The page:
The approval of the “stable platform” means that there is now some certainty from which to assess the impacts of the transition to NZ IFRS. However, all the implications of the transition are not yet fully clear. As well as affecting financial reporting, the transition may require amendments to processes and systems. The changes will be significant for some central government entities, but less so for others.

The conversion to NZ IFRS will affect the workload and training requirements of finance teams in some central government entities. We will continue to work closely with the Treasury in its planning for the transition to NZ IFRS by the central government sector.

In addition, the Office of the Auditor-General has a significant project under way, to ensure that our auditors are ready to audit in an NZ IFRS environment.

1: The term IFRS is used to refer to International Accounting Standards Board (IASB) standards. The standards comprise:

  • International Accounting Standards (IASs), inherited by the IASB from its predecessor body, the International Accounting Standards Committee (IASC), and the interpretations of those standards.

  • International Financial Reporting Standards (IFRS) – the new standards being issued by the IASB, and the interpretations of those standards.

2: NZ IFRS will comprise:

  • New Zealand International Accounting Standards (NZ IASs), and the interpretations of those standards.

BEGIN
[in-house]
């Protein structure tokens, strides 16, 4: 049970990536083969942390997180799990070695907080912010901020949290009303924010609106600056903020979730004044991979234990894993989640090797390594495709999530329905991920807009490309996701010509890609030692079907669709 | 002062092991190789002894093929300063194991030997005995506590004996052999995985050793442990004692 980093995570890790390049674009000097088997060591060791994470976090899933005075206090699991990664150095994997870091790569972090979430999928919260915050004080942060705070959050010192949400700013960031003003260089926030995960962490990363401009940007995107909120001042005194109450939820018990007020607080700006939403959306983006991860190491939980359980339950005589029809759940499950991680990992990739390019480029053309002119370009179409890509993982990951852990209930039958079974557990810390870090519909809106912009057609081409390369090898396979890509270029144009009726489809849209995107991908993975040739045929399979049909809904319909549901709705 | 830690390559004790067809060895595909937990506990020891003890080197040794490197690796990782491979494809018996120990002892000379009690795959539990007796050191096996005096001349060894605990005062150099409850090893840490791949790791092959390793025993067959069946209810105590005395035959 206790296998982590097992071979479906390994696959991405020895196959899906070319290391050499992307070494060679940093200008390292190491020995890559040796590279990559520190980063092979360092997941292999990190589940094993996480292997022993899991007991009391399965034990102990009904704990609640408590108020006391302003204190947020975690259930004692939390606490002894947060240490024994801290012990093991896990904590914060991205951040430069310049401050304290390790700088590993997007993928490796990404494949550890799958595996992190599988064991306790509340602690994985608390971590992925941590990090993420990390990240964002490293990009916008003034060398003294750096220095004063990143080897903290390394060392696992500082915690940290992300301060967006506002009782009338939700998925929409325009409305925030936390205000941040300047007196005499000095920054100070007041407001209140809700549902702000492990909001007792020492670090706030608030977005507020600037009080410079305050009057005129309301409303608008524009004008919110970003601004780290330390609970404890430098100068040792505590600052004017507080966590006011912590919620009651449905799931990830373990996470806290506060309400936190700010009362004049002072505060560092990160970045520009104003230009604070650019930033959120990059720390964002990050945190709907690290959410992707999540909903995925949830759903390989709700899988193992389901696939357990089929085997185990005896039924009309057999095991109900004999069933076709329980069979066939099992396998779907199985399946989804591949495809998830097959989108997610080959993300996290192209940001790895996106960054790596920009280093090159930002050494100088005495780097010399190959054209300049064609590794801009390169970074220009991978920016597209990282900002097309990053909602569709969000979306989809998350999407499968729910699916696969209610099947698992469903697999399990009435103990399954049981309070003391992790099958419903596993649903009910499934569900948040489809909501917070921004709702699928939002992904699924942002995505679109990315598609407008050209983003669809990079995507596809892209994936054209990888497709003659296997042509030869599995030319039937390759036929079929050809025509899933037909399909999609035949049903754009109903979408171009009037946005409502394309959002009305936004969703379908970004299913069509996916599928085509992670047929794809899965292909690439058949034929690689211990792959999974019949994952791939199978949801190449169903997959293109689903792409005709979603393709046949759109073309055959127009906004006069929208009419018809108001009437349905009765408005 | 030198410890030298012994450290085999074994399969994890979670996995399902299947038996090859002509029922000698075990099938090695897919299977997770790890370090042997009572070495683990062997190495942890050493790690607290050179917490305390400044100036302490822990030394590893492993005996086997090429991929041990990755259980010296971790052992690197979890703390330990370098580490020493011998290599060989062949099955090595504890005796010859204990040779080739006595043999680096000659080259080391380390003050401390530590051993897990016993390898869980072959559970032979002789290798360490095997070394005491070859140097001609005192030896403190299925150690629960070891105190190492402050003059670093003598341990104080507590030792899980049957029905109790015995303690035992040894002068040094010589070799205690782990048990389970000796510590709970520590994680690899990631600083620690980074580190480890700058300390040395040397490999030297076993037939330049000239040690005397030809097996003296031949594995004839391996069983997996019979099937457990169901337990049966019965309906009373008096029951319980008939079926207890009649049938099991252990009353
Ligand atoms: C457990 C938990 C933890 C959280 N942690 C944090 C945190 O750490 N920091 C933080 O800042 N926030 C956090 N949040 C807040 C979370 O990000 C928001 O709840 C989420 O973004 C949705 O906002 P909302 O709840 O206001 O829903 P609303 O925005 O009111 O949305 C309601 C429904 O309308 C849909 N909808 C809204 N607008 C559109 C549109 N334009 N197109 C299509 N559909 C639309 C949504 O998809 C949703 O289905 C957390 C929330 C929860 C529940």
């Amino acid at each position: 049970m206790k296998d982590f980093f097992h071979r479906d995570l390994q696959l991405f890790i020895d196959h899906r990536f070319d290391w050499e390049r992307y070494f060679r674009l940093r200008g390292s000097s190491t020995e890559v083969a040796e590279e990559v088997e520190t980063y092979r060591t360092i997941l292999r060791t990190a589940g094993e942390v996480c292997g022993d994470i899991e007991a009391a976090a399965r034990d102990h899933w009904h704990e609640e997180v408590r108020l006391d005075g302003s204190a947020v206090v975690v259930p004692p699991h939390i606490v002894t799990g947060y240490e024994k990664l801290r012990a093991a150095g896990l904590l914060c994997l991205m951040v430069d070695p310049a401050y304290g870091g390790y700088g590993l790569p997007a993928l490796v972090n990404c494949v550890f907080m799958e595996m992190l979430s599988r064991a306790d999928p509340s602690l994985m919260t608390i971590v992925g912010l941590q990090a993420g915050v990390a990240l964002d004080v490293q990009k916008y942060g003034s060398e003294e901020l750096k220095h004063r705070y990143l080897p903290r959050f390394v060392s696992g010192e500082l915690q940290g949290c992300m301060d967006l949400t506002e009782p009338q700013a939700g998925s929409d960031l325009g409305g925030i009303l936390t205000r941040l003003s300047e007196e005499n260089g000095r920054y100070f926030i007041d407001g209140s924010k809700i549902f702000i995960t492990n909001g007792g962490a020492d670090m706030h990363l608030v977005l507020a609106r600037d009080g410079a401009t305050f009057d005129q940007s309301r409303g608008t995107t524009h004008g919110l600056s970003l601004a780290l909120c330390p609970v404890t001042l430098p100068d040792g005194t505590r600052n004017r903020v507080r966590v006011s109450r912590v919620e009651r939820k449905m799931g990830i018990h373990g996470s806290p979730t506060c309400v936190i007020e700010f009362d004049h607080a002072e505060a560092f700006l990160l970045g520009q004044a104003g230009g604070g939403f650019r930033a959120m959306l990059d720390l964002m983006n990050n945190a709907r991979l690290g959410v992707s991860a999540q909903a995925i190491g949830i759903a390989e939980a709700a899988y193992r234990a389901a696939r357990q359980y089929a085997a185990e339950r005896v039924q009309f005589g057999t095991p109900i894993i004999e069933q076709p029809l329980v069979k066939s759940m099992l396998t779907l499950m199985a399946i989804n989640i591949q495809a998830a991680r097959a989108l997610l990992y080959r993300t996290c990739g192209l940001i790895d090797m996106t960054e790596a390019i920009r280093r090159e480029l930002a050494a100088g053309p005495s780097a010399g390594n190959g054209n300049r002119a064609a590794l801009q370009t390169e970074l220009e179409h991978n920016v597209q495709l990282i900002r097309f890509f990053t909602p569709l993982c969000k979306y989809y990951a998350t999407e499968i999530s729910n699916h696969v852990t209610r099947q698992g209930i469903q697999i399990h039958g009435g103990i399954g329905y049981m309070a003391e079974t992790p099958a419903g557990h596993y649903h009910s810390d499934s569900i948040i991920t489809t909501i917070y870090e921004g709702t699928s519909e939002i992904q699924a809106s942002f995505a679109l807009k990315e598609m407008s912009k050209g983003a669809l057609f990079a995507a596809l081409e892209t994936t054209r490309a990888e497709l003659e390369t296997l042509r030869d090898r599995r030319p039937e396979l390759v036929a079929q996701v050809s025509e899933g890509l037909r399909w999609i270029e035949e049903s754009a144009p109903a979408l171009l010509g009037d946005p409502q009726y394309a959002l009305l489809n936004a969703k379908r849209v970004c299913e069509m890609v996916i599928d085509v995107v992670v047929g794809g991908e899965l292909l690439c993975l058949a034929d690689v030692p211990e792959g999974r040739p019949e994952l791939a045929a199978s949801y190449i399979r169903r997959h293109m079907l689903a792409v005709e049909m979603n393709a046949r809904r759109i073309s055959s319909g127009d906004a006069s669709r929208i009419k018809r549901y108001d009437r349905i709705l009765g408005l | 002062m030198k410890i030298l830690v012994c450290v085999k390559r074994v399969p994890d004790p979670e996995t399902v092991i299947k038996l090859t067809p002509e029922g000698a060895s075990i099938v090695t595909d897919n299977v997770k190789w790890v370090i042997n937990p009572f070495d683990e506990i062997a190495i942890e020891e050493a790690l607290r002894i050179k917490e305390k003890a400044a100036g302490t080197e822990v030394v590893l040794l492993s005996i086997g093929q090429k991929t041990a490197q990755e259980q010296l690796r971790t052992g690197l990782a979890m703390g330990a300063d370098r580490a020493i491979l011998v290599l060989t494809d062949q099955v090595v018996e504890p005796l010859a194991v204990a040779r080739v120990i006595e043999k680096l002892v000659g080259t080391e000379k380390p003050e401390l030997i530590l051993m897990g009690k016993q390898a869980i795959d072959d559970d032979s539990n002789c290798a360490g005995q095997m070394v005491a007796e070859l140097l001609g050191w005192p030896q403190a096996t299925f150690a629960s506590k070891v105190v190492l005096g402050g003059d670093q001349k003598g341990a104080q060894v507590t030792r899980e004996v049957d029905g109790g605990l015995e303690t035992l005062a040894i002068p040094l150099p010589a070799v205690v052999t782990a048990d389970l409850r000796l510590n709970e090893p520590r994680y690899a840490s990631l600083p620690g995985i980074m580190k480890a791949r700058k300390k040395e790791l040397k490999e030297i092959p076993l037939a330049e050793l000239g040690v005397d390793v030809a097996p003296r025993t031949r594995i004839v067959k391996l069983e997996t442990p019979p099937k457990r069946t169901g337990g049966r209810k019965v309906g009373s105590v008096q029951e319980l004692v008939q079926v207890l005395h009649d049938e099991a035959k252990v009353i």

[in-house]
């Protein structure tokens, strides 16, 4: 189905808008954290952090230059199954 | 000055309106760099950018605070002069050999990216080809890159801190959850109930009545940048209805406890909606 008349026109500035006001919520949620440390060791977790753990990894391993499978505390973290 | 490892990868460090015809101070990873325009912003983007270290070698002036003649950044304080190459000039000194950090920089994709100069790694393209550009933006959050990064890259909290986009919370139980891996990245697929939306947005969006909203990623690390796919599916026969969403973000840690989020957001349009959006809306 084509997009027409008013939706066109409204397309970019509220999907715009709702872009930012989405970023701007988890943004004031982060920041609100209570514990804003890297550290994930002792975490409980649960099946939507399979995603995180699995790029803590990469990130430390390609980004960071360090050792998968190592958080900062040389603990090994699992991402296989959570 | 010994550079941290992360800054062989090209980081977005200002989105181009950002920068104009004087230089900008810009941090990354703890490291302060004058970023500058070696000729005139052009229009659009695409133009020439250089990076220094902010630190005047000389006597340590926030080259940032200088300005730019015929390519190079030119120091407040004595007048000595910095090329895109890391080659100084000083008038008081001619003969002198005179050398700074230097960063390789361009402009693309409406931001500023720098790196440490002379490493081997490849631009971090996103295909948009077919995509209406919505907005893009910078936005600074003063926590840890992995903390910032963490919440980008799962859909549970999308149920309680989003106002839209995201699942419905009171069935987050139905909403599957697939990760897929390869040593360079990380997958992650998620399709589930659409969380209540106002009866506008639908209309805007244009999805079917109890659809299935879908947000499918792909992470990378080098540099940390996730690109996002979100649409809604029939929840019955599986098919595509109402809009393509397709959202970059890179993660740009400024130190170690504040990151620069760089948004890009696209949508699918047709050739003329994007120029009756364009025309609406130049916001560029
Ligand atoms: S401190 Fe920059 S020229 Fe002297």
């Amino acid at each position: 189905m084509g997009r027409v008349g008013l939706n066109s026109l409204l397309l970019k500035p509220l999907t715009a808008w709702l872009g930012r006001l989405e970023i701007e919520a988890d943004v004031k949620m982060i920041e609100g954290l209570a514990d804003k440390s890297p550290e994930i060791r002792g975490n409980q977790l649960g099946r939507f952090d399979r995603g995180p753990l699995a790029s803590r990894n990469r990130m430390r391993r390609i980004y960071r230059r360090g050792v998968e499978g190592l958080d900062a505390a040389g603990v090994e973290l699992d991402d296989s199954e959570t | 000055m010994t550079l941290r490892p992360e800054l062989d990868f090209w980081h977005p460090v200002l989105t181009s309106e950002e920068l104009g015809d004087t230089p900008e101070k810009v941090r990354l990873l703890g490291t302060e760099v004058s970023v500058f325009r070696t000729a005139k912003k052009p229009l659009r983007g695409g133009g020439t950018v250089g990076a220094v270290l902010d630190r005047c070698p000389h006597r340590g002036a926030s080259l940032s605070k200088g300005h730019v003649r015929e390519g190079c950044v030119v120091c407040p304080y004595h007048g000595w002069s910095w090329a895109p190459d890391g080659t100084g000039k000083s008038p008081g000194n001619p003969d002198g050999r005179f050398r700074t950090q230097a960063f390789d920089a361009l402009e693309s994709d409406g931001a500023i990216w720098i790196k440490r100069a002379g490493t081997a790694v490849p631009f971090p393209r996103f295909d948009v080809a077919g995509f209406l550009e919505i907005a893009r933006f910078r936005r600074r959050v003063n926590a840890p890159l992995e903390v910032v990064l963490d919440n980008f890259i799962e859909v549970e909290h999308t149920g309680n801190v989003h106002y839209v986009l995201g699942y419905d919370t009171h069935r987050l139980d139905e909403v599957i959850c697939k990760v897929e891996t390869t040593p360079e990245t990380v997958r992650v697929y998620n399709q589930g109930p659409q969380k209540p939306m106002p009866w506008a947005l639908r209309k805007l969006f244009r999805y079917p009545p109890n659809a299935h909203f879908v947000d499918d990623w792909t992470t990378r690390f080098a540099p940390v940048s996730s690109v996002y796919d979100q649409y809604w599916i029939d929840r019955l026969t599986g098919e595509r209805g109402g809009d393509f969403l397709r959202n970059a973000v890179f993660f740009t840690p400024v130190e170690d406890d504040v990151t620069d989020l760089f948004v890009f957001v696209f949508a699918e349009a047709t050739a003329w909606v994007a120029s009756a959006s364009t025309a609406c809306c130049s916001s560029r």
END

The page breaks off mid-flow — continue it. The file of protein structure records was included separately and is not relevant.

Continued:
• New Zealand International Financial Reporting Standards (NZ IFRSs), and the interpretations of those standards.

3: Public benefit entities are entities whose primary objective is to provide goods or services for a community or a social benefit, and where any risk capital has been provided with a view to supporting that primary objective rather than for a financial return to equity shareholders. They include most public sector entities.

4: Accounting Standards Review Board Release 8, paragraph 27.

5: IPSAS are developed and issued by the international Public Sector Accounting Standards Board of the International Federation of Accountants, for application to public sector entities.

6: One of the functions of the ASRB is to liaise with the Australian Accounting Standards Board, with a view to harmonising New Zealand and Australian financial reporting standards (section 24, Financial Reporting Act 1993).

7: ED-96 uses the concept of an “issuer” as defined in section 4 of the Financial Reporting Act 1993.